In his Foreword, Salinger explains that he had a personal motive in selecting West Prussia for study: evidently members of his maternal family had lived there until 1830. They later moved to Pomerania (Hinterpommern), which likewise became entirely Polish in 1945. Only the smaller part of Pomerania called Vorpommern remained German, and Salinger has already published similar studies of these two areas. He explains that after extensive correspondence with the Polish authorities in many towns and villages he visited all sites in which it was possible to trace a Jewish past. On his trip, which took place in 2005, he took numerous photographs which enliven his text, and he has included many detailed maps which provide the reader with essential points of reference.
So how has he set about his seemingly overwhelming task? Take the town of Preussisch Stargard (now Starogard Gdanskie) as an example (see Part I). What can the reader expect to find here? Apart from a brief potted history, Salinger notes that two Jews, Mendel Salomon and Alex Baruch, were permitted to settle there in 1774 because they possessed more than 1,000 Taler. By 1812 there were 112 Jewish households, and individual names - both original and adopted later - are listed. The population had grown to 597 by 1840, to 688 by 1849, and to its highest number (802, 13.7 per cent of the population) by 1870. There was a synagogue, a rabbi and a school. Salinger goes on to list all those Jews who paid taxes in 1883, stating their names, occupations and places of residence. There is also a list of tax-payers in 1911. The names of two men who lost their lives in action during the First World War are given, as are extracts from the Secret State Archives in Berlin concerning the election of Jewish officials and other matters. There is a list of deaths, giving names and age, going back to1848, and a long list of deaths from 1857 until the community ceased to exist. It is striking that many died at a relatively young age. There is no information on where and how they died, but it is nonetheless an extraordinarily detailed survey.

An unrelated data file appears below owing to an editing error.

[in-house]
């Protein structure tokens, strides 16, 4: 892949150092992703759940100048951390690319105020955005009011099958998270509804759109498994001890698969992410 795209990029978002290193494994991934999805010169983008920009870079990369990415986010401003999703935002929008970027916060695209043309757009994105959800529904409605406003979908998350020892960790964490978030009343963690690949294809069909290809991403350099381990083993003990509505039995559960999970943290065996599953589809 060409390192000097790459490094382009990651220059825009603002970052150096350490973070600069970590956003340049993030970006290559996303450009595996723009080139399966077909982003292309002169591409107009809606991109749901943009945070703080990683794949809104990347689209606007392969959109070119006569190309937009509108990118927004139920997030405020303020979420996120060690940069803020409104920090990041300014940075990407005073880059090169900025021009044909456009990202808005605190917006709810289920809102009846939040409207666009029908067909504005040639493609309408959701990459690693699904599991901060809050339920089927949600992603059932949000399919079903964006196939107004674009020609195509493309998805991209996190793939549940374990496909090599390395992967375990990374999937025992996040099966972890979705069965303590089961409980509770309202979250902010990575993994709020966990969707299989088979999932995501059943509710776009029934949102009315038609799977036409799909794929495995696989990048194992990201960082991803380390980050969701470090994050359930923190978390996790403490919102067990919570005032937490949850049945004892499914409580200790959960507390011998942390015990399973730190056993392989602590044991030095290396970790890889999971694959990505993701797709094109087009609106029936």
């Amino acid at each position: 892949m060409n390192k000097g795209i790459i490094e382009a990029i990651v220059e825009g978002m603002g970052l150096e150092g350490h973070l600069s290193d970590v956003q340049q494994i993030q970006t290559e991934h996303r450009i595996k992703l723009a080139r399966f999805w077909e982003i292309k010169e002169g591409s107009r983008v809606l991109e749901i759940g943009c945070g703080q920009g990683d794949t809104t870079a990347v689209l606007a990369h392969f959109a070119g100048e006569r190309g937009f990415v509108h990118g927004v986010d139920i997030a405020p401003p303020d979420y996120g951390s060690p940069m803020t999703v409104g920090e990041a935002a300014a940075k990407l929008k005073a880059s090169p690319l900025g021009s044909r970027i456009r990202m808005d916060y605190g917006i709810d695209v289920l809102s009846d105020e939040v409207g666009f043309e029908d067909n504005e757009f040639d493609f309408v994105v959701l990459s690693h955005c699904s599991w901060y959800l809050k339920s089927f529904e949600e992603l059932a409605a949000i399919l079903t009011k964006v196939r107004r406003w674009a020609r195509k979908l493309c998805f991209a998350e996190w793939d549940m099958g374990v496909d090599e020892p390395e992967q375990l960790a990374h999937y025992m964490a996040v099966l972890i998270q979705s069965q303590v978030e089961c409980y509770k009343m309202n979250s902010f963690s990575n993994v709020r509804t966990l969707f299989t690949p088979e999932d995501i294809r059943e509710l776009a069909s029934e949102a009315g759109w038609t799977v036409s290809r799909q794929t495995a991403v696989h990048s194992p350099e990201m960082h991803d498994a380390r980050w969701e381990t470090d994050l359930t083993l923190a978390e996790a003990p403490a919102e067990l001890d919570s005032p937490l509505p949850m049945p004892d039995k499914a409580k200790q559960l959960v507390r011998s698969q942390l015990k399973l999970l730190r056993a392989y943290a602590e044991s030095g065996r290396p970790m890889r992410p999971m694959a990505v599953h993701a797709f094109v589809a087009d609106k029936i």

On his visit to the town, Salinger discovered that the synagogue is now used as a shopping centre and that the greatly neglected cemetery has a number of gravestones, many severely damaged but five still standing upright, with the names of Mendelsohn and Wohlgemuth recognisable. Photographs of the former synagogue and the cemetery are provided.
I don’t expect that many readers of the Journal will want to rush to purchase a copy of this book, of which only a limited number has been printed. Only someone with a very personal interest in West Prussia, or scholars of Jewish history, would want to do that. But I intend to present my copy to the Wiener Library in London, where it will be accessible to anyone wishing to look up his or her family and I hope that some will find that helpful.
Gerhard Salinger is to be congratulated on single-handedly providing us with such a scholarly resource. I am greatly indebted to Dr Rita Scheller for some factual corrections.

Leslie Baruch Brent